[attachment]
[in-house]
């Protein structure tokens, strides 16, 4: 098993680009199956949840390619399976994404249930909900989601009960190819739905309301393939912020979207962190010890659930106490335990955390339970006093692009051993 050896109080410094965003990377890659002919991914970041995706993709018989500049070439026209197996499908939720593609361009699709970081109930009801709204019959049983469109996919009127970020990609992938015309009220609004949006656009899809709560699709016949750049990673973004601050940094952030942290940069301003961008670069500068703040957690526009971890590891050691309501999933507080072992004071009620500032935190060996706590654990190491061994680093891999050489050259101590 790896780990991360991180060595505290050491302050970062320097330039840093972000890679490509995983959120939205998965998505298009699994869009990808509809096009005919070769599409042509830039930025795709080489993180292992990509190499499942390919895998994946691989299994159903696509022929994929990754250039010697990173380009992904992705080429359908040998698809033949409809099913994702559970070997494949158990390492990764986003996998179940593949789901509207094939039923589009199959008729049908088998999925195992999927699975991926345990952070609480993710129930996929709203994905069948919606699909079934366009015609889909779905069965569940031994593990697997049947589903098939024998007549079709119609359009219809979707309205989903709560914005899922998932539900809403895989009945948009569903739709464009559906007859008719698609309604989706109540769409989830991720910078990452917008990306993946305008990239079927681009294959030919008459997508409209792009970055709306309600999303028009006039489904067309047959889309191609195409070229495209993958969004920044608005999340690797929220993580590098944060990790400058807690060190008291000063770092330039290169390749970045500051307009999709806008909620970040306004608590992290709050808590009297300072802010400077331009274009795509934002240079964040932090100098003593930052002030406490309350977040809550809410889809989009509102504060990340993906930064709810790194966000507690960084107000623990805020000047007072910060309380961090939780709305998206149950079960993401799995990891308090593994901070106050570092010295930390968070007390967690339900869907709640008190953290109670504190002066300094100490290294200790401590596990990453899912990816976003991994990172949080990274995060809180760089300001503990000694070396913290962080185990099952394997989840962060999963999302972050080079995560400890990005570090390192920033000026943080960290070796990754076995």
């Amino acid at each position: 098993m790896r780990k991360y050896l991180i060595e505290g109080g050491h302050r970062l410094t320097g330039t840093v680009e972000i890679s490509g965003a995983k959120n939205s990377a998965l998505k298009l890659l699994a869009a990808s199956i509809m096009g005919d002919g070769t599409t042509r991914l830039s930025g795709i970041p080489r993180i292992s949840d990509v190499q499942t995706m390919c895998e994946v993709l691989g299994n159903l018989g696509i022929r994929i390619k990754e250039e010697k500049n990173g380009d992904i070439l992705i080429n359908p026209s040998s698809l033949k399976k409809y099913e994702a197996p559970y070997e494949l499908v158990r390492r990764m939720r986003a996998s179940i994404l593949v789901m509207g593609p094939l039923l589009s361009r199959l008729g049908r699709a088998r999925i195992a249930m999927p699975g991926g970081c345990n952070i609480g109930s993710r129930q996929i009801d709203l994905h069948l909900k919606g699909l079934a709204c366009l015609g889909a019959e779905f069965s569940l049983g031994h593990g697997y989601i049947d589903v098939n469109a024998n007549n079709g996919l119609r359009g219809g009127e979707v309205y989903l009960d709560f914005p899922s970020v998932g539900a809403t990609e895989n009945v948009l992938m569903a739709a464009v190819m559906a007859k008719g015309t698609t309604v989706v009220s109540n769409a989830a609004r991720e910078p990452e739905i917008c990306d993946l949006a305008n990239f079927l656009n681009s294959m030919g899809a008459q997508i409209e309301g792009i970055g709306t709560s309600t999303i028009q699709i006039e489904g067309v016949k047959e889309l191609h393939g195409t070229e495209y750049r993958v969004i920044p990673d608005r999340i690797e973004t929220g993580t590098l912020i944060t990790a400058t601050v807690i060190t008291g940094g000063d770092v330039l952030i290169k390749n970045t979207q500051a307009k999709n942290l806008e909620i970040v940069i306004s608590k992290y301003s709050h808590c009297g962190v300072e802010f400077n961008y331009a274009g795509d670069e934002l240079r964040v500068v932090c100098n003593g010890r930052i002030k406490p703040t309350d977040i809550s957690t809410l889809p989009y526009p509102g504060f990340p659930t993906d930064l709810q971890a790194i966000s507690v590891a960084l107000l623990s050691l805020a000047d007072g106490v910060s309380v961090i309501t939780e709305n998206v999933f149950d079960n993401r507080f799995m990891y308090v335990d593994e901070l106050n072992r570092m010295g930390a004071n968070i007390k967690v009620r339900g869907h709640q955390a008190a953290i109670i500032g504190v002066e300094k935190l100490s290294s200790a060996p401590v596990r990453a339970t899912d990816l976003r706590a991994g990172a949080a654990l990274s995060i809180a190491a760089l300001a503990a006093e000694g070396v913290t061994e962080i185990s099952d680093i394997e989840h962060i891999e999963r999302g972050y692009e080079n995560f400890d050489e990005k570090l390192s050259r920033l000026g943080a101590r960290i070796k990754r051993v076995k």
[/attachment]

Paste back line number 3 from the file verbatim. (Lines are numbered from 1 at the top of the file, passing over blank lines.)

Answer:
């Amino acid at each position: 098993m790896r780990k991360y050896l991180i060595e505290g109080g050491h302050r970062l410094t320097g330039t840093v680009e972000i890679s490509g965003a995983k959120n939205s990377a998965l998505k298009l890659l699994a869009a990808s199956i509809m096009g005919d002919g070769t599409t042509r991914l830039s930025g795709i970041p080489r993180i292992s949840d990509v190499q499942t995706m390919c895998e994946v993709l691989g299994n159903l018989g696509i022929r994929i390619k990754e250039e010697k500049n990173g380009d992904i070439l992705i080429n359908p026209s040998s698809l033949k399976k409809y099913e994702a197996p559970y070997e494949l499908v158990r390492r990764m939720r986003a996998s179940i994404l593949v789901m509207g593609p094939l039923l589009s361009r199959l008729g049908r699709a088998r999925i195992a249930m999927p699975g991926g970081c345990n952070i609480g109930s993710r129930q996929i009801d709203l994905h069948l909900k919606g699909l079934a709204c366009l015609g889909a019959e779905f069965s569940l049983g031994h593990g697997y989601i049947d589903v098939n469109a024998n007549n079709g996919l119609r359009g219809g009127e979707v309205y989903l009960d709560f914005p899922s970020v998932g539900a809403t990609e895989n009945v948009l992938m569903a739709a464009v190819m559906a007859k008719g015309t698609t309604v989706v009220s109540n769409a989830a609004r991720e910078p990452e739905i917008c990306d993946l949006a305008n990239f079927l656009n681009s294959m030919g899809a008459q997508i409209e309301g792009i970055g709306t709560s309600t999303i028009q699709i006039e489904g067309v016949k047959e889309l191609h393939g195409t070229e495209y750049r993958v969004i920044p990673d608005r999340i690797e973004t929220g993580t590098l912020i944060t990790a400058t601050v807690i060190t008291g940094g000063d770092v330039l952030i290169k390749n970045t979207q500051a307009k999709n942290l806008e909620i970040v940069i306004s608590k992290y301003s709050h808590c009297g962190v300072e802010f400077n961008y331009a274009g795509d670069e934002l240079r964040v500068v932090c100098n003593g010890r930052i002030k406490p703040t309350d977040i809550s957690t809410l889809p989009y526009p509102g504060f990340p659930t993906d930064l709810q971890a790194i966000s507690v590891a960084l107000l623990s050691l805020a000047d007072g106490v910060s309380v961090i309501t939780e709305n998206v999933f149950d079960n993401r507080f799995m990891y308090v335990d593994e901070l106050n072992r570092m010295g930390a004071n968070i007390k967690v009620r339900g869907h709640q955390a008190a953290i109670i500032g504190v002066e300094k935190l100490s290294s200790a060996p401590v596990r990453a339970t899912d990816l976003r706590a991994g990172a949080a654990l990274s995060i809180a190491a760089l300001a503990a006093e000694g070396v913290t061994e962080i185990s099952d680093i394997e989840h962060i891999e999963r999302g972050y692009e080079n995560f400890d050489e990005k570090l390192s050259r920033l000026g943080a101590r960290i070796k990754r051993v076995k």